This wasn't just a substance abuse intervention; it was also a psychiatric intervention, and that's not Jeff's area. I think he did the best possible thing, as a clinician. He immediately realized that, in contrast to her calm, stable family, this girl was extremely volatile. He realized "oh, okay, we're not just dealing with a substance abuse problem here", and went into caution mode. Anything he said or did could have set her off, so the correct thing to do clinically was to sit back and gauge the person's behavior. It's like double-dutch jump rope--you gotta stand back for a minute and watch the ropes spin so you can know when and how to jump. Jump in blindly and you're on your ass.
Saying "will you let me care for you?", was a good tactic. Didn't work, but it was still the best thing he could have said clinically. Gentle, nurturing, capitalizing on her hunger for male attention. Being tough with her would do nothing--she's been literally beaten, she's had sex with hundreds of strangers for money, and the tough thing would not have cowed her. The session would have been over right then.
Huge, huge error to let the child in the room. Clinically, I can understand his thinking "hey, maybe this will keep the patient calmer". And it might have, who knew. That's the problem, because as a clinician you don't bring in any new variable without knowing what its effect will be. Too big a risk. Plus not okay, because it was a big trauma for the child. Huge, dramatic scene with your mother, who is then Taken Away...ay yi.
In sum, I'd say he had about as much control in that session as he could have had. It could have ended way worse.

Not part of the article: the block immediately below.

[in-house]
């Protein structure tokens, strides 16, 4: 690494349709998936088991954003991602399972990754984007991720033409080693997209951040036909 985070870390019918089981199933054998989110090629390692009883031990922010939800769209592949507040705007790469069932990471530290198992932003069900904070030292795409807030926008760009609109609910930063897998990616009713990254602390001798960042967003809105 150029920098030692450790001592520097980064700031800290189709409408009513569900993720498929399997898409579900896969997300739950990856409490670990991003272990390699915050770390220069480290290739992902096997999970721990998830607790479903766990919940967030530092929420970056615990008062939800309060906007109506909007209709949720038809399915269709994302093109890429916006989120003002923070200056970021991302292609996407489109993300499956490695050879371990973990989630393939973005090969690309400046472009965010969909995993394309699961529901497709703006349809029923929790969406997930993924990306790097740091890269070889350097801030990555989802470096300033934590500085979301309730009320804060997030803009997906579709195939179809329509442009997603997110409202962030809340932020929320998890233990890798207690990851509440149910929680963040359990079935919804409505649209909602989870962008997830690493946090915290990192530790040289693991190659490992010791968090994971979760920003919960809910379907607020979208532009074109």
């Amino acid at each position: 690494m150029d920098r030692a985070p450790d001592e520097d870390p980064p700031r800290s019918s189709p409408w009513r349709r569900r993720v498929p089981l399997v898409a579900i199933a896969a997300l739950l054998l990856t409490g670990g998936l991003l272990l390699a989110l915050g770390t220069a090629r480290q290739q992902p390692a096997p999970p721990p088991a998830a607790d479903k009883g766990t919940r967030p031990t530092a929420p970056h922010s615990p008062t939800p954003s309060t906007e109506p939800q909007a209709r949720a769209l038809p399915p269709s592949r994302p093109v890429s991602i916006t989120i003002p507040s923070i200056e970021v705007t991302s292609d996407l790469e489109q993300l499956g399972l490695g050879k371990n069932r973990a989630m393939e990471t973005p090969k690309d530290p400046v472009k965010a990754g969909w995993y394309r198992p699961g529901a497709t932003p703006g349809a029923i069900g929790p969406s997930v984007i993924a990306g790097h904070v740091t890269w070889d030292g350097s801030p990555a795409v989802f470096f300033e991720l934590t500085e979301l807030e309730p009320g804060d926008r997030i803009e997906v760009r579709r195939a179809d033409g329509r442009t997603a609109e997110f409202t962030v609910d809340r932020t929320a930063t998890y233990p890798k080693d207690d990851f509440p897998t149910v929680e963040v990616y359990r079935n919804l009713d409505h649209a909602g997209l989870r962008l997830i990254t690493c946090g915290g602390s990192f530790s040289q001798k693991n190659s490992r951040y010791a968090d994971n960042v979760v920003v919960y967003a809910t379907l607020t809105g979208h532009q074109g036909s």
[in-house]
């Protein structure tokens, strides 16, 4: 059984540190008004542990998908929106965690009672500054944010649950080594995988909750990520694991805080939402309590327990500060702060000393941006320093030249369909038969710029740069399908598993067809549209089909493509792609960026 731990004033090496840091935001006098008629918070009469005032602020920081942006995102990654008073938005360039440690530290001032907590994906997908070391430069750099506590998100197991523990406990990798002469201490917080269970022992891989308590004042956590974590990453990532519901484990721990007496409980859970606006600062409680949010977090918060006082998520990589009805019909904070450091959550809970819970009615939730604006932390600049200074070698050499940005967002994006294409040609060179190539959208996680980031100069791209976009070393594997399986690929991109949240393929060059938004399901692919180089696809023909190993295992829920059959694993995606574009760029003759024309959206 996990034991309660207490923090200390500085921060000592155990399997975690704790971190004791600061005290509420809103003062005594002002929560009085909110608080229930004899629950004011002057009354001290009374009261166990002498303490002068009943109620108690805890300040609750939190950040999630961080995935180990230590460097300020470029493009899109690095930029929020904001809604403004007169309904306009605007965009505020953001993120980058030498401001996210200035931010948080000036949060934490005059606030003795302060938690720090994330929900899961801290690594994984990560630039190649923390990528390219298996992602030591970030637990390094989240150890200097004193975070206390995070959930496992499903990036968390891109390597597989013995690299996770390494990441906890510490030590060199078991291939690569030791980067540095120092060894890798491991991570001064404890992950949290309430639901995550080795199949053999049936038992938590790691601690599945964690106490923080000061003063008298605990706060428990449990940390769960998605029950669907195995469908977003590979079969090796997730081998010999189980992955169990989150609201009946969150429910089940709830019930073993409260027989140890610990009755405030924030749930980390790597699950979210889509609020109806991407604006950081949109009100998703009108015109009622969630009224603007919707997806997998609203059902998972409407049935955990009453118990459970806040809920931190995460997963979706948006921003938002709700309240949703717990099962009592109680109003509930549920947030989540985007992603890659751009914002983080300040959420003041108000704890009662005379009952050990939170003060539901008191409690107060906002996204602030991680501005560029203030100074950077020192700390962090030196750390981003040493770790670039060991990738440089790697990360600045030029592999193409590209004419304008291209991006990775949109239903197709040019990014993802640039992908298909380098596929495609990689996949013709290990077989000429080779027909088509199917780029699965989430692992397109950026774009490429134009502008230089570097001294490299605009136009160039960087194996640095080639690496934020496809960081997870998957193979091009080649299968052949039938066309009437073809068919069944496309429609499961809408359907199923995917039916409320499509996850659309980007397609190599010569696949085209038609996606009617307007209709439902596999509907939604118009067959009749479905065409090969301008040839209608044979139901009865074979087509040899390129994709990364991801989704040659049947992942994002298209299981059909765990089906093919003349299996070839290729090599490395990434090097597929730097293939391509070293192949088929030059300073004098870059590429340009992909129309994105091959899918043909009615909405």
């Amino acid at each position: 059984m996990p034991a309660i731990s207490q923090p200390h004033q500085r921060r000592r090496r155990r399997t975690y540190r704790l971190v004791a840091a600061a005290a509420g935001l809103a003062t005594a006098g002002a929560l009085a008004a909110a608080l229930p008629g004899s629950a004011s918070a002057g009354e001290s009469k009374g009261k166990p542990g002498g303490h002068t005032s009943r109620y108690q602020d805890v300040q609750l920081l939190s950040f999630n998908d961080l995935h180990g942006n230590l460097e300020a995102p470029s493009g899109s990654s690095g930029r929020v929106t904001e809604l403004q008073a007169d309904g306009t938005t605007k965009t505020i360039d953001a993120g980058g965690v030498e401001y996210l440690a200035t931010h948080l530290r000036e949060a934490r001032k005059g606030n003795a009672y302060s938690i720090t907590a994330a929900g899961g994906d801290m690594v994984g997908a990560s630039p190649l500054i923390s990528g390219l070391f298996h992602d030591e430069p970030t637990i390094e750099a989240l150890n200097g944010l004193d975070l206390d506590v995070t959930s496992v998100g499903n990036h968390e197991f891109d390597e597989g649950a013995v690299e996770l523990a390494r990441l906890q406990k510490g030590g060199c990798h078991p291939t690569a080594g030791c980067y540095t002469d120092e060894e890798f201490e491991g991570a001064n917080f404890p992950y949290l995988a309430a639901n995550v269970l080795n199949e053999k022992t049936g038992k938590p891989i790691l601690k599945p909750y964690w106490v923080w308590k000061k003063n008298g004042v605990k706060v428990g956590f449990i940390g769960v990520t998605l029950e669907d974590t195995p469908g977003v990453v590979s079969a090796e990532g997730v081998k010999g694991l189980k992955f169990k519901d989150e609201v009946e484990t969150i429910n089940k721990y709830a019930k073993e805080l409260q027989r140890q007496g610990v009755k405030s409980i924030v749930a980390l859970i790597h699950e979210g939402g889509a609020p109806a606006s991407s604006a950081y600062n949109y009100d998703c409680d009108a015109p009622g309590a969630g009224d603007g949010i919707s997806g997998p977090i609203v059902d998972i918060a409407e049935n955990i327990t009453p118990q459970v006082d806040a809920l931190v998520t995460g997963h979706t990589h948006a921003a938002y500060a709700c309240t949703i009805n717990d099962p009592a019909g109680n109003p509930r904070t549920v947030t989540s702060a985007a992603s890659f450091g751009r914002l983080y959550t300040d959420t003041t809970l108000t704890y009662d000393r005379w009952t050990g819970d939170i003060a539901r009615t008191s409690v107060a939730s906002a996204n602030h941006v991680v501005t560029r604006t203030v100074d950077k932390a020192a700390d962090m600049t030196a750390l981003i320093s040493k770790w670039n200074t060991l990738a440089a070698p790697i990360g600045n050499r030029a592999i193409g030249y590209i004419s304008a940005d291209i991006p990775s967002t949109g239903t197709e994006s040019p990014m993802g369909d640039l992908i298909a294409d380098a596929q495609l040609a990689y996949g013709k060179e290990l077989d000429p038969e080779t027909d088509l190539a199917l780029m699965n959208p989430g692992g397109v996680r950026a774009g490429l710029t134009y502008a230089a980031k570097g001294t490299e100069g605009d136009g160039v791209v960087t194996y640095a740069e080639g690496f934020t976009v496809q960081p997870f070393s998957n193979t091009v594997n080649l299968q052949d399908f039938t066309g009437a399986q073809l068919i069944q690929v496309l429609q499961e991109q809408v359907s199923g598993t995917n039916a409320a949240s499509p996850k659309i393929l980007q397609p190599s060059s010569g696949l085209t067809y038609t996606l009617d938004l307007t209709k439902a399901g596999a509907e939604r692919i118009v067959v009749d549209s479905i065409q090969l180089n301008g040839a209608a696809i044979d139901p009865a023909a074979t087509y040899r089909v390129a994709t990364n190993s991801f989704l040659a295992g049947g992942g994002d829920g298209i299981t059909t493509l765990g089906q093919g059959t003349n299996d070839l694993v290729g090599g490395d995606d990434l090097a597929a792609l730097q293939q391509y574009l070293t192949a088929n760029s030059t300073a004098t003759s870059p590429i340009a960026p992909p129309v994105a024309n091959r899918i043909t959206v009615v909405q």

The fact that she was already jonesing was a good thing, clinically. Bringing someone into an intervention when they're fiiiiiine doesn't usually work too well. They can't always pay attention, and don't relate to the pain of addiction when they're fixed up. (That is, after all, the whole problem.) Bring 'em in when they're hurting and it is easier to show them how their behavior hurts them.
Also, about how drugs/alcohol change one's behavior--no drug in the world can change a person's behavior this much. Drugs and alcohol may disinhibit, may create the need for theft or prostitution, and those experiences can change a person, drugs may distort various aspects of a person's behavior or personality, but they don't make you into someone else. Kristen in that session--that was Kristen. The worst parts of her, yes, but still her.
ETA that termination of parental rights protects the child. It doesn't mean the child can never see the parent again, it just means that the parent has far, far less ability to screw up the child's life. IMO, Kristen should have no rights whatsoever over Sadie. She can't be trusted with those rights.
Edited by rocketito, Jan 16, 2006 @ 1:27 PM.